What Number of Shares Determines Adequate Liquidity for a Stock?

While there is no universal number of shares that determines adequate liquidity for a stock, there are certain metrics that help clarify how liquid or illiquid a stock might be.

Liquidity refers to how easy it is to buy and sell shares of a security without affecting the asset's price. 

For example, if you bought stock ABC at $10 and sold it immediately at $10, then the market for that particular stock would be perfectly liquid. On the other hand, if you were unable to sell it at all, the market would be perfectly illiquid. Both of these situations rarely occur, so we generally find the market for a particular stock somewhere in between these two extremes.

Liquidity is more of a qualitative measure, meaning there is no one quantity of stock volume that can tell us how liquid an investment is.

Key Takeaways

  • The liquidity of a stock is a reference to how easy or difficult it would be for a market participant to sell the stock without impacting the price.
  • A stock that is very liquid has adequate shares outstanding and adequate demand from buyers and sellers. One that is illiquid does not.
  • The bid-ask spread, or the difference between what a seller is willing to take and what a buyer wants to pay, is a good measure of liquidity. Market trading volume is also key.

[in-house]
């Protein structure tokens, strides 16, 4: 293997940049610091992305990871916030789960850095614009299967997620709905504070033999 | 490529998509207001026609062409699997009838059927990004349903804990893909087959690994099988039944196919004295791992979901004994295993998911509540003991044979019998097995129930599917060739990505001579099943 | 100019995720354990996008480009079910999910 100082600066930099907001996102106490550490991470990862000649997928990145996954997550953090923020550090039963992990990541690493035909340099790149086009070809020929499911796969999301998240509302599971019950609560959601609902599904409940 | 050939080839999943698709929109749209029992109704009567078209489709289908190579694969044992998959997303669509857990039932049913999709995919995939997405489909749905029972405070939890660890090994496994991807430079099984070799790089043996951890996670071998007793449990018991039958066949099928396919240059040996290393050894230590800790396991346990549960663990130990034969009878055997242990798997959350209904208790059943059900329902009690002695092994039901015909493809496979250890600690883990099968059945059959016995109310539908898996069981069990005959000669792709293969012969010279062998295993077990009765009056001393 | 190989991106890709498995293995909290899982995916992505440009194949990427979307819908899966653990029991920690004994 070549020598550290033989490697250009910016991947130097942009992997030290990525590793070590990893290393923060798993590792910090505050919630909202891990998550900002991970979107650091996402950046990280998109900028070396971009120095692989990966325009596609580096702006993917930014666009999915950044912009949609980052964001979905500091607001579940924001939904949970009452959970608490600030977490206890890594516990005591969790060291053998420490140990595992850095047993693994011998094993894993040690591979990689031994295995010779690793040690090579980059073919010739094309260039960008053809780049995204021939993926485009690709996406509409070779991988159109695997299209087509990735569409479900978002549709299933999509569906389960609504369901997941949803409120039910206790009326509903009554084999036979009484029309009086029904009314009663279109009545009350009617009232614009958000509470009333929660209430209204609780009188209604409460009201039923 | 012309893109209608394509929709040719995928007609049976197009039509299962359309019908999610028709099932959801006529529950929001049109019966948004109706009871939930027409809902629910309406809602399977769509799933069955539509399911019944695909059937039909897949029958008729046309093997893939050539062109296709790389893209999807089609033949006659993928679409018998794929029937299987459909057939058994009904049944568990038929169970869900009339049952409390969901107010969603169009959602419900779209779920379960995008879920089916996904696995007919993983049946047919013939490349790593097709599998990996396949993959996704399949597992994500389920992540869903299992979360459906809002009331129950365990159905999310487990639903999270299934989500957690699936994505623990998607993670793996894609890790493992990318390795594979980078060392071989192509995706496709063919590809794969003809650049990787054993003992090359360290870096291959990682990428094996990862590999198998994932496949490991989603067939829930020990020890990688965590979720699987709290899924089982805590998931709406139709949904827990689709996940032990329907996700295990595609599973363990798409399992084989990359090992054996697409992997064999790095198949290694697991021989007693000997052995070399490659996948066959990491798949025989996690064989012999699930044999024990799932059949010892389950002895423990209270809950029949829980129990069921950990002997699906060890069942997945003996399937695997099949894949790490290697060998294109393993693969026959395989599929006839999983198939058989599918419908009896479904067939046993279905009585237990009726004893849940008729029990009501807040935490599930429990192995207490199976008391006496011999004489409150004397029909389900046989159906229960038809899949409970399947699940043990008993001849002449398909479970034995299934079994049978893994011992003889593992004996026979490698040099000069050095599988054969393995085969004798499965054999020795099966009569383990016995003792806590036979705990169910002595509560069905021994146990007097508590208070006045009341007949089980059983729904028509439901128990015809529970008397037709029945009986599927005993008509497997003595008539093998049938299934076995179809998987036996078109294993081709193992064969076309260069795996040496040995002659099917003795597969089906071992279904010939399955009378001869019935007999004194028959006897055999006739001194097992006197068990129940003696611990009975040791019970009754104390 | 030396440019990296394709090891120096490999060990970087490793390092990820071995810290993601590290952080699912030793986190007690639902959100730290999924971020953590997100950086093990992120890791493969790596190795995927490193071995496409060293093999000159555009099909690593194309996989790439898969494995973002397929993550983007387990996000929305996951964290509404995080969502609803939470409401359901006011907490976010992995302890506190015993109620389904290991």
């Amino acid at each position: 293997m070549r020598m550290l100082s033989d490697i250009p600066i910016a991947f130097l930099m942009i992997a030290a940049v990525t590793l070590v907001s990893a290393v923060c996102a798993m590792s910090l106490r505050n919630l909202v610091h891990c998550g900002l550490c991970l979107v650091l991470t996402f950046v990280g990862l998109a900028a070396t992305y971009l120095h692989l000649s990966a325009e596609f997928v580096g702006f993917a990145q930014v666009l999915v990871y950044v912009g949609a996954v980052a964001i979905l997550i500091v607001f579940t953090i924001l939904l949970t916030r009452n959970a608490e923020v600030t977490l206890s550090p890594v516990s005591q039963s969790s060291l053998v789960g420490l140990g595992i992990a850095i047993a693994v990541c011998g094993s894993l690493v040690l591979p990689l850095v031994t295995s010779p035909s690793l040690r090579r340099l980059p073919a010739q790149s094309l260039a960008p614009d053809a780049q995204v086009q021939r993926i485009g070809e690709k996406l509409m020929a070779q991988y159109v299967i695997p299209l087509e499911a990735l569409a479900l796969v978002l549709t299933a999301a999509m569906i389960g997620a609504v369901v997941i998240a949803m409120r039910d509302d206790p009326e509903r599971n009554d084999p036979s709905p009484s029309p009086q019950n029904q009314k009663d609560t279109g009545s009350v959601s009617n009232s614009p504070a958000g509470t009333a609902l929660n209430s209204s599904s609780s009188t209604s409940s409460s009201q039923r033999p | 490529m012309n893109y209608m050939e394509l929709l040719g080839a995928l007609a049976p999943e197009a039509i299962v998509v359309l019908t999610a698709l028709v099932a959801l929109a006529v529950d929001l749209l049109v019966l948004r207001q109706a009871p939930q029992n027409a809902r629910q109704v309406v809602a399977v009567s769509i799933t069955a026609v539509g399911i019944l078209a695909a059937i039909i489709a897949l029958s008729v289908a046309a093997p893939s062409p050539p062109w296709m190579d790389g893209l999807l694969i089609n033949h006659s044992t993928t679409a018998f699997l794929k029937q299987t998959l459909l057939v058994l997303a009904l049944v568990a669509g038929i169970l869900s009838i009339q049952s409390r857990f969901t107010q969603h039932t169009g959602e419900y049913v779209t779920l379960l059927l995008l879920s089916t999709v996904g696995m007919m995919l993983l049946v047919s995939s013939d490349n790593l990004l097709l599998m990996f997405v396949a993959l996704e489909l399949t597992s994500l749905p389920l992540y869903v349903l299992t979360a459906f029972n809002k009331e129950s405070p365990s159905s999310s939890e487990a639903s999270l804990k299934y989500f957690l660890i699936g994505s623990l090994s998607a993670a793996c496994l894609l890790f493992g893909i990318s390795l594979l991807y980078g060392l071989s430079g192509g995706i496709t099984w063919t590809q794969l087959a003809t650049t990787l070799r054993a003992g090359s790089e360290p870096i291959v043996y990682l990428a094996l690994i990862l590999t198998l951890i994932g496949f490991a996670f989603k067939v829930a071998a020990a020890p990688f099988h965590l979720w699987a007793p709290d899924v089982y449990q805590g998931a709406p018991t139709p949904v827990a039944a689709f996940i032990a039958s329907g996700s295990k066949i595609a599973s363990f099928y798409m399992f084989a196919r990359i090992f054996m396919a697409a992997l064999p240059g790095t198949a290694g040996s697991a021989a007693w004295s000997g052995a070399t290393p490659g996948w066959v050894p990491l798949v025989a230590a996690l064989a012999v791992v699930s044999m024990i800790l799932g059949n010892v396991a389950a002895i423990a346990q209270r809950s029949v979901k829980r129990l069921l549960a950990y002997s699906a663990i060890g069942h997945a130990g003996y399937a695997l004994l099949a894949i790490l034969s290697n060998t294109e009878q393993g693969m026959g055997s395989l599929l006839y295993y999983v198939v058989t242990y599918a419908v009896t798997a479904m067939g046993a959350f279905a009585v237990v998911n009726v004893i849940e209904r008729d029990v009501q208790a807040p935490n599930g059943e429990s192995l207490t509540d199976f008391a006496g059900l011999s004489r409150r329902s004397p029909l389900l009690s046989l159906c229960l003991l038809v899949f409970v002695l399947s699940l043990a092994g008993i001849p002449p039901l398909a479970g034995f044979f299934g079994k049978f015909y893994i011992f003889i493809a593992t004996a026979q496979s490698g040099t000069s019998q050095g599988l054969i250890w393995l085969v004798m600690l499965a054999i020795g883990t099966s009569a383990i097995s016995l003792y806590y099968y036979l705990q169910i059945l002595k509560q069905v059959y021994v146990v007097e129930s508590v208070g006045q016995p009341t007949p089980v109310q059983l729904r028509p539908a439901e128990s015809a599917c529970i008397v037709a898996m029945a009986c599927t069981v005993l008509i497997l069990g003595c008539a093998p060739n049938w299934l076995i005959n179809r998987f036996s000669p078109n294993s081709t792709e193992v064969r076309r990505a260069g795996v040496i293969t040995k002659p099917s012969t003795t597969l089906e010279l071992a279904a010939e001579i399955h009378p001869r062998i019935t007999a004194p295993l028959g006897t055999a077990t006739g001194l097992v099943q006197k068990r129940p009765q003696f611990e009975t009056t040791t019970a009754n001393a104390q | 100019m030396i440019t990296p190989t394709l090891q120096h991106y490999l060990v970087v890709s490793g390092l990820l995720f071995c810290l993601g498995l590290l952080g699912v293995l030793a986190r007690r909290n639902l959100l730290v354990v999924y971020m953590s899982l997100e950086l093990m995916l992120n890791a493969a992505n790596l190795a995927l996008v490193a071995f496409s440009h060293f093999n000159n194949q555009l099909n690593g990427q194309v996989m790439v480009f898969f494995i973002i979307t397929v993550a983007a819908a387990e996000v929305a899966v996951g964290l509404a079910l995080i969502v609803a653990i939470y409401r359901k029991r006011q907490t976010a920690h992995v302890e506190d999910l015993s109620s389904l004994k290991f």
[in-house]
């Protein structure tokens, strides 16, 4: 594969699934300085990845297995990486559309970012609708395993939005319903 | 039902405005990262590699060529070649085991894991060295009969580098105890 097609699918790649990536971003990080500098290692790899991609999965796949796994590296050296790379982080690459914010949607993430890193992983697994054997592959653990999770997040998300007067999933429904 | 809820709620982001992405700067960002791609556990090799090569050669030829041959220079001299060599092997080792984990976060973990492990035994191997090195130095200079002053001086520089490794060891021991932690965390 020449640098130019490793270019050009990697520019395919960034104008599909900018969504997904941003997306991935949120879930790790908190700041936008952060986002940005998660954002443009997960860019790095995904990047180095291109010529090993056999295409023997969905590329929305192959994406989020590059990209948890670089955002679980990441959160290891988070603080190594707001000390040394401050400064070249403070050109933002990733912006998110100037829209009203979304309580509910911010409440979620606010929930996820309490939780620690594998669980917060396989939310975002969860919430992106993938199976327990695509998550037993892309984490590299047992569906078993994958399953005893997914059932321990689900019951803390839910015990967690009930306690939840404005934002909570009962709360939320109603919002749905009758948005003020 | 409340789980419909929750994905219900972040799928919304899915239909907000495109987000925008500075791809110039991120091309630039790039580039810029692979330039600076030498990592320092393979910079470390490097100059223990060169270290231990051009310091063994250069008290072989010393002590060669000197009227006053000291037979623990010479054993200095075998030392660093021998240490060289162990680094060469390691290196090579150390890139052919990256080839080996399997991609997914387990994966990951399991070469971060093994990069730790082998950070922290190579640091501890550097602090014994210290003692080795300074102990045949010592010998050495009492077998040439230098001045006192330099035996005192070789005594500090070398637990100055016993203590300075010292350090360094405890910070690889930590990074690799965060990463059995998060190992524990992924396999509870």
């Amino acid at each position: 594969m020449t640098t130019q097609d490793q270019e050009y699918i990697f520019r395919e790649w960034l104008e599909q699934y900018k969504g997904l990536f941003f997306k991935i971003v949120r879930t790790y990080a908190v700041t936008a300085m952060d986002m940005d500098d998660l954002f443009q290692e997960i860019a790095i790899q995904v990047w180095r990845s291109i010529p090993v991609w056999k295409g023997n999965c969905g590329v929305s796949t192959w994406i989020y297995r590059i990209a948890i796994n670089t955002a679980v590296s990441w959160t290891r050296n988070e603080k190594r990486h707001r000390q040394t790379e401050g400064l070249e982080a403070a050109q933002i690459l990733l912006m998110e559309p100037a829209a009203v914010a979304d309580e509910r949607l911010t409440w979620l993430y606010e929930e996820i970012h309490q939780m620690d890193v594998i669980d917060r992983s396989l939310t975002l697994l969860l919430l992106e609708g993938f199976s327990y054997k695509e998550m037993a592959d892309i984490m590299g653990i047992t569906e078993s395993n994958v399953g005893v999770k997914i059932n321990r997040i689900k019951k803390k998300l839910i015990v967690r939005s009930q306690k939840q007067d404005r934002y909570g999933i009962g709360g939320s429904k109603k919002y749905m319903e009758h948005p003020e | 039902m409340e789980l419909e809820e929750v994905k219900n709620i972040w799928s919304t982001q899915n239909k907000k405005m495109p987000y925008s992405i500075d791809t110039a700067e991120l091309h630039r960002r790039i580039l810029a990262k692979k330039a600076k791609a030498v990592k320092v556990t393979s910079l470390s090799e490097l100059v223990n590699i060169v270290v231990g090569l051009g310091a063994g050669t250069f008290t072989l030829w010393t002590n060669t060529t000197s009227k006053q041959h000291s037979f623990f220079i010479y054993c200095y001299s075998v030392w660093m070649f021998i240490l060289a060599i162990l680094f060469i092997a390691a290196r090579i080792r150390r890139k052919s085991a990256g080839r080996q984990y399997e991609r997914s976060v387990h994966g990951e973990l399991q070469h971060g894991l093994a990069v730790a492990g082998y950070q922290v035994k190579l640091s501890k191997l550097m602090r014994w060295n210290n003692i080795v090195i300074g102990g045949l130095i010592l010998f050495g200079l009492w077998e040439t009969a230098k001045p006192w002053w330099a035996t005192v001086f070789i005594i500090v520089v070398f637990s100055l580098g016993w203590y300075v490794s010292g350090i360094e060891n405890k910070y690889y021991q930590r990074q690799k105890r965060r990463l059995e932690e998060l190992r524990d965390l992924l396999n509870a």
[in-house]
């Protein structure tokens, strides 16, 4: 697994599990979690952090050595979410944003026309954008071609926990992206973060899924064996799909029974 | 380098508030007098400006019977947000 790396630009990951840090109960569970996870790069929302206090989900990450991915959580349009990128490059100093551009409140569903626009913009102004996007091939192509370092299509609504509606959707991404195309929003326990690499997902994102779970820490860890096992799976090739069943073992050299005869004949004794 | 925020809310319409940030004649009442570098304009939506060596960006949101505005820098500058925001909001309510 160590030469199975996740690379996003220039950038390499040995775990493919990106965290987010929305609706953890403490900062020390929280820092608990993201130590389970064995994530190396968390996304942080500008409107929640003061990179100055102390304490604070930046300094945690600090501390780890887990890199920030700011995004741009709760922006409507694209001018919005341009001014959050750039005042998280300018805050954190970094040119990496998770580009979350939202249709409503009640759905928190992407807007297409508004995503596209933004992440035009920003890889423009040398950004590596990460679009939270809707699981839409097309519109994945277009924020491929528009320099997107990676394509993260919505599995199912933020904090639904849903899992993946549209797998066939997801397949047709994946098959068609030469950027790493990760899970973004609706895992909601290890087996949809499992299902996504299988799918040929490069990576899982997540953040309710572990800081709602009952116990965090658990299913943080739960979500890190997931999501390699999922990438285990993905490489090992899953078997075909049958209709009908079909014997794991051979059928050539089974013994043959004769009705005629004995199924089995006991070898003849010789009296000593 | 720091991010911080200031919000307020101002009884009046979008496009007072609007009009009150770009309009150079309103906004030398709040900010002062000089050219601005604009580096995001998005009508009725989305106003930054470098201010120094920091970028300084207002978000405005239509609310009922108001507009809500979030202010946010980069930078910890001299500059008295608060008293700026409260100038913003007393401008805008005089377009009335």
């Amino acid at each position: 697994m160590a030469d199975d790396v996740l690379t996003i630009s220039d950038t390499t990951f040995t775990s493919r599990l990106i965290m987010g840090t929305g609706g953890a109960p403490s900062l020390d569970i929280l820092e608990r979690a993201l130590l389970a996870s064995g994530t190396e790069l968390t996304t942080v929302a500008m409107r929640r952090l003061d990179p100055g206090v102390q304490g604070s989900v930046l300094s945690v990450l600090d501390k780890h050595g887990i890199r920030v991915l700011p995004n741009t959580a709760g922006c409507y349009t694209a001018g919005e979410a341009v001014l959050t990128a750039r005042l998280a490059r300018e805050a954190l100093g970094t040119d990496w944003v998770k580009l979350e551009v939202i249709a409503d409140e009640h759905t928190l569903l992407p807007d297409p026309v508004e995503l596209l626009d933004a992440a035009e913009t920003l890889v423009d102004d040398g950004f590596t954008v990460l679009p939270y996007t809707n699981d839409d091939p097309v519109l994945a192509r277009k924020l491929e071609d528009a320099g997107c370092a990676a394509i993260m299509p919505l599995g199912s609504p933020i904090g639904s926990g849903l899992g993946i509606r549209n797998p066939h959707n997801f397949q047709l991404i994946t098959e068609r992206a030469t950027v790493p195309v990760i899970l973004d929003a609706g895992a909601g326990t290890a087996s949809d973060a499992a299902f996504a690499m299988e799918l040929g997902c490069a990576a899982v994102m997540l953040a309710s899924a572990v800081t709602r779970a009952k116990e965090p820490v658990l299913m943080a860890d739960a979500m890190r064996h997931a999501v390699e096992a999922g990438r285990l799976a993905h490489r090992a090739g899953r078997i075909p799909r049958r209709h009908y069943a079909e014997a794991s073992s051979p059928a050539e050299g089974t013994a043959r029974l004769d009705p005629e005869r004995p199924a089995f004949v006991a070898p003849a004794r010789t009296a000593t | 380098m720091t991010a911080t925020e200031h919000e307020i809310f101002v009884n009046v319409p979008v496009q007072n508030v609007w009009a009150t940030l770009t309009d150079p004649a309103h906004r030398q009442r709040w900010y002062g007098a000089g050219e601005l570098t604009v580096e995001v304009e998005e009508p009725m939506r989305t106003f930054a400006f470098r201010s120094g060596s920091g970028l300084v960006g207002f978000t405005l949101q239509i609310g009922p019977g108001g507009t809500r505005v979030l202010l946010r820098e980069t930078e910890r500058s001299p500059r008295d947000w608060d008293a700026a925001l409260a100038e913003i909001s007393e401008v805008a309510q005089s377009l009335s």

• If the bid-ask spread is too large on a consistent basis, then the trading volume is probably low, and so is the liquidity.
  • If the bid-ask spread is fairly small on a consistent basis, then the trading volume is probably high, and so is the liquidity.

Bid-Ask Spread and Volume

The bid-ask spread and volume of a particular stock are closely interlinked and play a significant role in the liquidity. The bid is the highest price investors are willing to pay for a stock, while the ask is the lowest price at which investors are willing to sell a stock. Because these two prices must meet in order for a transaction to occur, consistently large bid-ask spreads imply a low volume for the stock while consistently small bid-ask spreads imply high volume.

Liquidity Example

For example, a bid of $10 and an ask of $11 for stock ABC is a fairly large spread, meaning the buyer and seller are far apart. No transactions can take place until the buyer and seller agree on a price. Should this large bid-ask spread continue, few transactions would occur, and volume levels would be low, implying poor liquidity — either the bid or ask price (or both) would have to move for a transaction to take place.

On the other hand, a bid of $10 and an ask of $10.05 for stock ABC would imply that the buyer and seller are very close to agreeing on a price. As a result, the transaction is likely to occur sooner, and (if these prices continued) the liquidity for stock ABC would be high.

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